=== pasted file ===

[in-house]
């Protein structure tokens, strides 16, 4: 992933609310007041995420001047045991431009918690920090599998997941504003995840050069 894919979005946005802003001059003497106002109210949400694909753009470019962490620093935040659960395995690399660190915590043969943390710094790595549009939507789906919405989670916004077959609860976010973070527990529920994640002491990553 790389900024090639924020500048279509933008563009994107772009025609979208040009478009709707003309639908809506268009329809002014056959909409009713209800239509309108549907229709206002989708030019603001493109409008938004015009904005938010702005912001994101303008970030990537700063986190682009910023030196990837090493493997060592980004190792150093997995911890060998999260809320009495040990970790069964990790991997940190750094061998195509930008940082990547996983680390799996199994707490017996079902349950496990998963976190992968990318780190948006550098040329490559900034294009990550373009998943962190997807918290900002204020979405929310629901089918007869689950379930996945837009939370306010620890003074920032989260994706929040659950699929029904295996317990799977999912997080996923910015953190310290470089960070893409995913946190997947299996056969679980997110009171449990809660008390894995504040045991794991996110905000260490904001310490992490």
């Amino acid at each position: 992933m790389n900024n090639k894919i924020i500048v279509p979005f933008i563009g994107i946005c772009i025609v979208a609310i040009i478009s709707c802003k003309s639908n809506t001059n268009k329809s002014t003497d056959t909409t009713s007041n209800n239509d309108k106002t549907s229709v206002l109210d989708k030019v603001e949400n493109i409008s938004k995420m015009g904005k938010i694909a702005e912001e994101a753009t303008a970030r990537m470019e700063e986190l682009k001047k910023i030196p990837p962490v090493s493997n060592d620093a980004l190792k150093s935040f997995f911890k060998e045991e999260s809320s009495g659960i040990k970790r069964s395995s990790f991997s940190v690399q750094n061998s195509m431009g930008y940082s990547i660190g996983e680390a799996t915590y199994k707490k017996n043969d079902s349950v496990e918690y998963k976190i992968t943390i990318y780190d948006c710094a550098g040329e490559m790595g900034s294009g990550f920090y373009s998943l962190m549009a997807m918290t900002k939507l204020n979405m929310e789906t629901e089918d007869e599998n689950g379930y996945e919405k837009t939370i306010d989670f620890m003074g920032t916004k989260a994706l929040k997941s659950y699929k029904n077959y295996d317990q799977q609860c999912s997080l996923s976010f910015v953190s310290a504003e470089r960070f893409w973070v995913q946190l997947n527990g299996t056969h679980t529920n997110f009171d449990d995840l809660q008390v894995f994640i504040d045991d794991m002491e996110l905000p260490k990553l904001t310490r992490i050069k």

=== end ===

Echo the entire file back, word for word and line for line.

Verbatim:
[in-house]
């Protein structure tokens, strides 16, 4: 992933609310007041995420001047045991431009918690920090599998997941504003995840050069 894919979005946005802003001059003497106002109210949400694909753009470019962490620093935040659960395995690399660190915590043969943390710094790595549009939507789906919405989670916004077959609860976010973070527990529920994640002491990553 790389900024090639924020500048279509933008563009994107772009025609979208040009478009709707003309639908809506268009329809002014056959909409009713209800239509309108549907229709206002989708030019603001493109409008938004015009904005938010702005912001994101303008970030990537700063986190682009910023030196990837090493493997060592980004190792150093997995911890060998999260809320009495040990970790069964990790991997940190750094061998195509930008940082990547996983680390799996199994707490017996079902349950496990998963976190992968990318780190948006550098040329490559900034294009990550373009998943962190997807918290900002204020979405929310629901089918007869689950379930996945837009939370306010620890003074920032989260994706929040659950699929029904295996317990799977999912997080996923910015953190310290470089960070893409995913946190997947299996056969679980997110009171449990809660008390894995504040045991794991996110905000260490904001310490992490």
């Amino acid at each position: 992933m790389n900024n090639k894919i924020i500048v279509p979005f933008i563009g994107i946005c772009i025609v979208a609310i040009i478009s709707c802003k003309s639908n809506t001059n268009k329809s002014t003497d056959t909409t009713s007041n209800n239509d309108k106002t549907s229709v206002l109210d989708k030019v603001e949400n493109i409008s938004k995420m015009g904005k938010i694909a702005e912001e994101a753009t303008a970030r990537m470019e700063e986190l682009k001047k910023i030196p990837p962490v090493s493997n060592d620093a980004l190792k150093s935040f997995f911890k060998e045991e999260s809320s009495g659960i040990k970790r069964s395995s990790f991997s940190v690399q750094n061998s195509m431009g930008y940082s990547i660190g996983e680390a799996t915590y199994k707490k017996n043969d079902s349950v496990e918690y998963k976190i992968t943390i990318y780190d948006c710094a550098g040329e490559m790595g900034s294009g990550f920090y373009s998943l962190m549009a997807m918290t900002k939507l204020n979405m929310e789906t629901e089918d007869e599998n689950g379930y996945e919405k837009t939370i306010d989670f620890m003074g920032t916004k989260a994706l929040k997941s659950y699929k029904n077959y295996d317990q799977q609860c999912s997080l996923s976010f910015v953190s310290a504003e470089r960070f893409w973070v995913q946190l997947n527990g299996t056969h679980t529920n997110f009171d449990d995840l809660q008390v894995f994640i504040d045991d794991m002491e996110l905000p260490k990553l904001t310490r992490i050069k």